Will scan the Forest explorer PDF into MacGPS, place check points then send to GPS so the printed and GPS are aligned.
Will also checkout the next summit on way home from a activation.
There is a lot of history around these days to assist with access planning.
Open OziExplorer with all the summits as weighpoints
Look for a group of summits that I can combine into one trip
Check any trip notes from other Activators
Check the access approaches on the OziEx maps
Open my Trip Schedule speadsheet and feed them in with the appropriate travel times between summits, I also use Google maps for some of the initial travel time estimates between towns - the TS spreadsheet gives me the activation times in both Local and Zulu time (I will provide a copy in the next few days, others may like to try it
Use OziExplorere to plot the key weighpoints for the trip (summits, key road junctions, car park points, etc) and load into the GPS
Print A4 maps of each summit area (forgot to do this on one occasion and paid the price of a wrong turn and added delay)
Ensure batteries are all charged
Post intentions to the SOTA site
Check the weather forecast the night before or on the morning - In Feb I refrained from going into the bush due to the fire risk, likewise, no point going is the weather is really bad - the summit will still be there next week or next month or next year
By going through this planning process I am then very familiar with where I am going and how long it should take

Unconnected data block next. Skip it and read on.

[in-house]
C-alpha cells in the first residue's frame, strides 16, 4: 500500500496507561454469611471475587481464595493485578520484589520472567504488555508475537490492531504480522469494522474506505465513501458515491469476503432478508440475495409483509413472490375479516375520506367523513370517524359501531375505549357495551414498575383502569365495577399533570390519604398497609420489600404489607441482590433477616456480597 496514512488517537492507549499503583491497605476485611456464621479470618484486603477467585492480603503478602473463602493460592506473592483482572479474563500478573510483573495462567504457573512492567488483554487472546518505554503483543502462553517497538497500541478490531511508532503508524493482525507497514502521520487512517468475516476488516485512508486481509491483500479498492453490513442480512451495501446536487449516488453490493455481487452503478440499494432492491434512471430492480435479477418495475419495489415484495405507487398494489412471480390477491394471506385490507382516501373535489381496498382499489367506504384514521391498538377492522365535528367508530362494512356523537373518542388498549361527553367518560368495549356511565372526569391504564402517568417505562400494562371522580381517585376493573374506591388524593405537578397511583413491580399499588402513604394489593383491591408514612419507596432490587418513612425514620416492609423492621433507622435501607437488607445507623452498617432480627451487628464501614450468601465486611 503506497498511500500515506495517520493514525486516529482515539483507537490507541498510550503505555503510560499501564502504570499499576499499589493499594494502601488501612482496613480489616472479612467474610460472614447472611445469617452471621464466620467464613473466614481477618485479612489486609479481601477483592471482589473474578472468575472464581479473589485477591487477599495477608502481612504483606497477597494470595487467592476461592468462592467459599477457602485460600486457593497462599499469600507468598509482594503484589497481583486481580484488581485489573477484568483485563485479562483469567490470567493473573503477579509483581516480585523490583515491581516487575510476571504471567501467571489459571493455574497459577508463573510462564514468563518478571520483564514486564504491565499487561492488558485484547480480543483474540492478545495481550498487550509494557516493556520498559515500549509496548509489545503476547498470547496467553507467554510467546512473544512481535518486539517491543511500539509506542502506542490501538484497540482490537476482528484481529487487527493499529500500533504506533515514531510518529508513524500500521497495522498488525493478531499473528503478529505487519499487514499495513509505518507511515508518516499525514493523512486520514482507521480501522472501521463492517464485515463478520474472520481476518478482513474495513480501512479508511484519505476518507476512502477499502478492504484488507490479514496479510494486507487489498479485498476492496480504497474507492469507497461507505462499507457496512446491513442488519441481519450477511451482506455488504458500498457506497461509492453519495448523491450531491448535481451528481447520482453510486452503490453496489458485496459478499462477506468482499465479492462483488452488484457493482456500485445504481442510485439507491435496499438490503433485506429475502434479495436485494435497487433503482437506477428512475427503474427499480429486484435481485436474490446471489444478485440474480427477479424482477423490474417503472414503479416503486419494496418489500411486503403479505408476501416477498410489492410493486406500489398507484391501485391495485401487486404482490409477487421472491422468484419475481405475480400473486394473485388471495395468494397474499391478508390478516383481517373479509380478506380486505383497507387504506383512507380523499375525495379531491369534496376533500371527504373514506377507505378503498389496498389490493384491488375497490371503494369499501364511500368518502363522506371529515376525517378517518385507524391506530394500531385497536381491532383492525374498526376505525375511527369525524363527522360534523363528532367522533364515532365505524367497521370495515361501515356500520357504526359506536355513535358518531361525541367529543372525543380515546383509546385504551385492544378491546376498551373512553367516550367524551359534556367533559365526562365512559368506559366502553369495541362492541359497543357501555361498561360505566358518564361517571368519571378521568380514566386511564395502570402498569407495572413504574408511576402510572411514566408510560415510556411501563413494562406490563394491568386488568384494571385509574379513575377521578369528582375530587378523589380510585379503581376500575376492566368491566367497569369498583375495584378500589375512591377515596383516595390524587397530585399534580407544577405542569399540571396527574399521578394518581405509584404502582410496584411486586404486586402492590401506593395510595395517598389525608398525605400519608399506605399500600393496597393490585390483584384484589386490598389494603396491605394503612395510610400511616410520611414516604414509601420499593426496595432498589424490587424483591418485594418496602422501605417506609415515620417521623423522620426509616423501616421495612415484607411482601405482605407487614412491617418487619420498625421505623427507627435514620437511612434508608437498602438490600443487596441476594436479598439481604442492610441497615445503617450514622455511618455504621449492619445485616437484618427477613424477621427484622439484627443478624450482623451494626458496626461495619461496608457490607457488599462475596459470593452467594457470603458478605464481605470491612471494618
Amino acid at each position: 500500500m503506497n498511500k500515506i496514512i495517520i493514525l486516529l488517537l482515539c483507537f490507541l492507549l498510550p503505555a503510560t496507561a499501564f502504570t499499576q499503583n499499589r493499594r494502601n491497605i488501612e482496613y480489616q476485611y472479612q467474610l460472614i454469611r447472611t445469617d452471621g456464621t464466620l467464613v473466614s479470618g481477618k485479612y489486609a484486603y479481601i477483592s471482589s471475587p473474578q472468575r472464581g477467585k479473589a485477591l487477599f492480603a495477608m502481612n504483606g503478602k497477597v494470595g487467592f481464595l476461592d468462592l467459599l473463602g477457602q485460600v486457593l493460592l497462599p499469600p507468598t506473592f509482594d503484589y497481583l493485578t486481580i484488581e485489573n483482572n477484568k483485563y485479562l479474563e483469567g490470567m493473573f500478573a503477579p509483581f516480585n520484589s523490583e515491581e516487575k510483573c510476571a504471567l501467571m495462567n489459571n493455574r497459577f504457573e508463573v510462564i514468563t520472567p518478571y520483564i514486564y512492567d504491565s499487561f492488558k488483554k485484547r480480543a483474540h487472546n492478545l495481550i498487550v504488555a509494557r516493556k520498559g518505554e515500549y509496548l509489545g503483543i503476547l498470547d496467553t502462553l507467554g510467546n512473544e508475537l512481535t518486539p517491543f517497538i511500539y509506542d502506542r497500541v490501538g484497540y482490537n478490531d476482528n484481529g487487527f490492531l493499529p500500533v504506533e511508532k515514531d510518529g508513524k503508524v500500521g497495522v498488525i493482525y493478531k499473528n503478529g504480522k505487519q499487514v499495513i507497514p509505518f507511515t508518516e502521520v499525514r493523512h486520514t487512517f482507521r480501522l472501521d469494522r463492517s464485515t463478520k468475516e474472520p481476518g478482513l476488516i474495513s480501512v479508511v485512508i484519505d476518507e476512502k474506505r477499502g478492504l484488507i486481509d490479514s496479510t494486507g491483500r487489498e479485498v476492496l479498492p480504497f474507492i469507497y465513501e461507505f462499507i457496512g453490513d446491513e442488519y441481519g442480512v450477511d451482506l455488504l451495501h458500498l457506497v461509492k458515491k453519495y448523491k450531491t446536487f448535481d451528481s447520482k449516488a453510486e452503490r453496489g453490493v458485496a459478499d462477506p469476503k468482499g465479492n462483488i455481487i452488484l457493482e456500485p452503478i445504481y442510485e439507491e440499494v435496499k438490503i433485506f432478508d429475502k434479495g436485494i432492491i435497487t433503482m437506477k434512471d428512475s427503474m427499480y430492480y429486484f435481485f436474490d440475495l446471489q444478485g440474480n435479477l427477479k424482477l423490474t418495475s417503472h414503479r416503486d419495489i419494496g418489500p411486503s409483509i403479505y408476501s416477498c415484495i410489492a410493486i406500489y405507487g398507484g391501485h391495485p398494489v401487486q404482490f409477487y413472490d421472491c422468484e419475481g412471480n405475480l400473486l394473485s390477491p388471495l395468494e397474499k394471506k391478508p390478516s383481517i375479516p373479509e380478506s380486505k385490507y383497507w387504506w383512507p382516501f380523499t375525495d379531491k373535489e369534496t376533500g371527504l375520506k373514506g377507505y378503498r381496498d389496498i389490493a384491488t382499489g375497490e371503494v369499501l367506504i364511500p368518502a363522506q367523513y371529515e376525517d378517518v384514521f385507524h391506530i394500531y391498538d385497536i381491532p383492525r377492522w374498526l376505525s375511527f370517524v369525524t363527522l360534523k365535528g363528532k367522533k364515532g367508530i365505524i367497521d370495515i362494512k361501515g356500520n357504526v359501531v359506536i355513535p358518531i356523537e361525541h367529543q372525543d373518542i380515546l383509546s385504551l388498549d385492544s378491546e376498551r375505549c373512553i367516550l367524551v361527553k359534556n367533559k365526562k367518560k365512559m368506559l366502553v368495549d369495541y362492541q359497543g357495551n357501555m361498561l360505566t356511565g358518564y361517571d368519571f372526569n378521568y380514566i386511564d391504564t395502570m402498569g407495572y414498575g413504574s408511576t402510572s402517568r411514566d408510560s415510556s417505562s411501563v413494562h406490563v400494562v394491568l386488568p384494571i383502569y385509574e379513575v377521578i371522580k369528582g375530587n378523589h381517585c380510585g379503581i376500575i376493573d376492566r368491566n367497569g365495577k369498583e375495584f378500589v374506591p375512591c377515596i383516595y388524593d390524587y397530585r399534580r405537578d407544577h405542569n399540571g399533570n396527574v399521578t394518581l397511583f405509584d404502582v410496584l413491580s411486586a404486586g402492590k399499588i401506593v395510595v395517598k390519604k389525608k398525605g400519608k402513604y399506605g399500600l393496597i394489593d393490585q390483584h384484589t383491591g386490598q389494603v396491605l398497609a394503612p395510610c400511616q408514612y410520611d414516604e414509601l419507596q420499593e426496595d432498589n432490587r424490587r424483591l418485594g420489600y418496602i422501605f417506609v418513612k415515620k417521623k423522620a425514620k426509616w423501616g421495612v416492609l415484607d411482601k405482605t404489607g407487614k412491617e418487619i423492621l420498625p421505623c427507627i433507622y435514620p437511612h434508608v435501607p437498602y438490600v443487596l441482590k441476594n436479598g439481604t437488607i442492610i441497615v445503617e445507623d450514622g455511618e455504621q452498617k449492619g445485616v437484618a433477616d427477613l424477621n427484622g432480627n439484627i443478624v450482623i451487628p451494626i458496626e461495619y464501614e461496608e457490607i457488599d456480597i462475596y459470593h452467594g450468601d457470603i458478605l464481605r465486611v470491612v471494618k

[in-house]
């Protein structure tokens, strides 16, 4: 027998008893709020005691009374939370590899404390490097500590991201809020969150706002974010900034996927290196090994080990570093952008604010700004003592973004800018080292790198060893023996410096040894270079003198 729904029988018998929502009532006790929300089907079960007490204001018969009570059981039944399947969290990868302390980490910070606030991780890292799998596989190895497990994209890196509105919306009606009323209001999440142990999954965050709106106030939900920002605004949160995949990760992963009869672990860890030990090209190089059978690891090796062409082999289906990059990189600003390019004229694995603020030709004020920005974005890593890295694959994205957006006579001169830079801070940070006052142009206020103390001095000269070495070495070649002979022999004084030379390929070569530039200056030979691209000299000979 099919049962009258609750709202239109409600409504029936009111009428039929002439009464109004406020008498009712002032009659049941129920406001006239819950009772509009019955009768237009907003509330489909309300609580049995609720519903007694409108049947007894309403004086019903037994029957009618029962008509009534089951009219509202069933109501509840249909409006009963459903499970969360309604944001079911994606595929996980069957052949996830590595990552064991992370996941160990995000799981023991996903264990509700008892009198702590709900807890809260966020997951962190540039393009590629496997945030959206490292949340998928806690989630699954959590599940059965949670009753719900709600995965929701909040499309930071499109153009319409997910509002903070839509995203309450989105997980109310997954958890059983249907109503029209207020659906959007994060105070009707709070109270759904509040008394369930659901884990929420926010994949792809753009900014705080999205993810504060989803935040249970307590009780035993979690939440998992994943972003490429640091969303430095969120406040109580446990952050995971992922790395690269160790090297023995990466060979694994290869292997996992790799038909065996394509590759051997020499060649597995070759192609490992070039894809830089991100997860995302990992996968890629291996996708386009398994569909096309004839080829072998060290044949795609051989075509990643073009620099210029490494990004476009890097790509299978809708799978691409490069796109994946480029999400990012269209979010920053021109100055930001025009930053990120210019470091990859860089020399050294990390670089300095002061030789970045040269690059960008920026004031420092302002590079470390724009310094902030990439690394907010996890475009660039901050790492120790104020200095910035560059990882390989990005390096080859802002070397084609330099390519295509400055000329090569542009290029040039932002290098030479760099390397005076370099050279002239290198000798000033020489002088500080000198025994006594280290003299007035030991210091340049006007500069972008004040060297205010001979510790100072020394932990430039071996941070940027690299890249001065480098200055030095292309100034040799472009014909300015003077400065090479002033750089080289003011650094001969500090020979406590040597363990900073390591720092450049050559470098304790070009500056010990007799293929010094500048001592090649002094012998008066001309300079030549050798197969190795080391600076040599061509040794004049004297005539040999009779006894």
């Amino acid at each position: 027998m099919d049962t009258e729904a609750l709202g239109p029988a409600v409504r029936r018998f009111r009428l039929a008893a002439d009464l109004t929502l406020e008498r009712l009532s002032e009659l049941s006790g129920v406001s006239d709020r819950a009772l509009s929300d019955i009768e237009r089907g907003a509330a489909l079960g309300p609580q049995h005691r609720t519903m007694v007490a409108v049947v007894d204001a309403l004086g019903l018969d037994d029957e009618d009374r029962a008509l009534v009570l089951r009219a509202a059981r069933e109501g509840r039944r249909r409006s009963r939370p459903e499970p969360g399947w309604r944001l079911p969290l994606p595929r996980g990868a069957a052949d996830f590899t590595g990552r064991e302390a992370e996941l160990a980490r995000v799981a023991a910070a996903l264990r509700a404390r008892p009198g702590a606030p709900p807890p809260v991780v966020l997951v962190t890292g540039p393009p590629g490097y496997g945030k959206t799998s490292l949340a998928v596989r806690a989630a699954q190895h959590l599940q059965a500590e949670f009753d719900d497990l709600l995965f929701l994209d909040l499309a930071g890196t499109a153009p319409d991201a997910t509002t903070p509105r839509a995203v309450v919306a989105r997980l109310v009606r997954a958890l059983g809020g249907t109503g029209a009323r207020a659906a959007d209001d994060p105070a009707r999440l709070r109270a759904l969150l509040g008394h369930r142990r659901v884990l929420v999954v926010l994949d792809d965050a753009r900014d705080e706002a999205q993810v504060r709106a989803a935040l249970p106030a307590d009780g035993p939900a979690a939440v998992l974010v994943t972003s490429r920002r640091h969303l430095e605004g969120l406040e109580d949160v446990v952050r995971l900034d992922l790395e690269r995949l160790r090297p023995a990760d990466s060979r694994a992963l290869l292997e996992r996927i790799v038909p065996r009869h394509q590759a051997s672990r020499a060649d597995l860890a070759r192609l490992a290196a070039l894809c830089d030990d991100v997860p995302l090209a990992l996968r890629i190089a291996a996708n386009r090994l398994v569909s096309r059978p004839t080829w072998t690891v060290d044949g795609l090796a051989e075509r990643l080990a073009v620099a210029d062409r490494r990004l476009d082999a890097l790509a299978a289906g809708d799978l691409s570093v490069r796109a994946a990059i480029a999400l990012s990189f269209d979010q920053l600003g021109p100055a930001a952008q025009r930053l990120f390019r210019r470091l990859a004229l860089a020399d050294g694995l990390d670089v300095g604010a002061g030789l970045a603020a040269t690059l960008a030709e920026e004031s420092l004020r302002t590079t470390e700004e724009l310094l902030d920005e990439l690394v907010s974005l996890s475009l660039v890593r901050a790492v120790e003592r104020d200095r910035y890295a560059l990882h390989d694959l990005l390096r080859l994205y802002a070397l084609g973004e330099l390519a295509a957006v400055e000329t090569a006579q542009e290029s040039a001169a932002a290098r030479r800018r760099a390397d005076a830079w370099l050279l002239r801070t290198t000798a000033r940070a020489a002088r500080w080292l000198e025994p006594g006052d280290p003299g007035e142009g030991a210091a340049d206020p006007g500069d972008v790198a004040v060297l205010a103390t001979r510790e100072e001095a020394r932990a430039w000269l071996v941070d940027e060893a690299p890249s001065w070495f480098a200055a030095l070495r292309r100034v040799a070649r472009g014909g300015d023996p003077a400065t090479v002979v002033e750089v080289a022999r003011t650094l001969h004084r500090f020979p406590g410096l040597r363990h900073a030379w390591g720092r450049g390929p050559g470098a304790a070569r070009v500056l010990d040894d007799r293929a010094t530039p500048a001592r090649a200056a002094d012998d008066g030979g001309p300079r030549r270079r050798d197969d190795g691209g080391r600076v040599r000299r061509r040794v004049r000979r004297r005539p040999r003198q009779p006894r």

Use of a charged smart phone allows checking/posting of Spots in most instances.
Consider a spare battery for it or charging capability.
In the bush phones often go flat much faster than normal
And the rest follows the general approach of others My motto is "time spent on preplanning and preparation is never wasted"
I have a prepacked day pack for SOTA activations with food, water, log book, lightweight water resistant jacket, radio gear, waterproof cover for the radio gear, etc. My squid pole is in a nylon cover that clips to the pack. If the weather looks dubious then I throw in my Bothy emergency shelter - a v large garbag can also be a good shelter in an emergency, and it weighs next to nothing.
Remember food still in your pack does not produce energy
It is also important to know how to use all your gear - esp GPS, emergency shelter, etc.
For anyone taking a PLB remember to log into the AMSA PLB site before each trip and record your trip details - also setting of your PLB does not necessarly mean "instant" rescue, depending on the circumstances it may be the following day before the authorities can get to you
Finally - "let someone before you go", details of your trip should be left with someone who cares - so that if you have an accident or are still out beyond your agreed "back in contact time" authorities can be notified with good information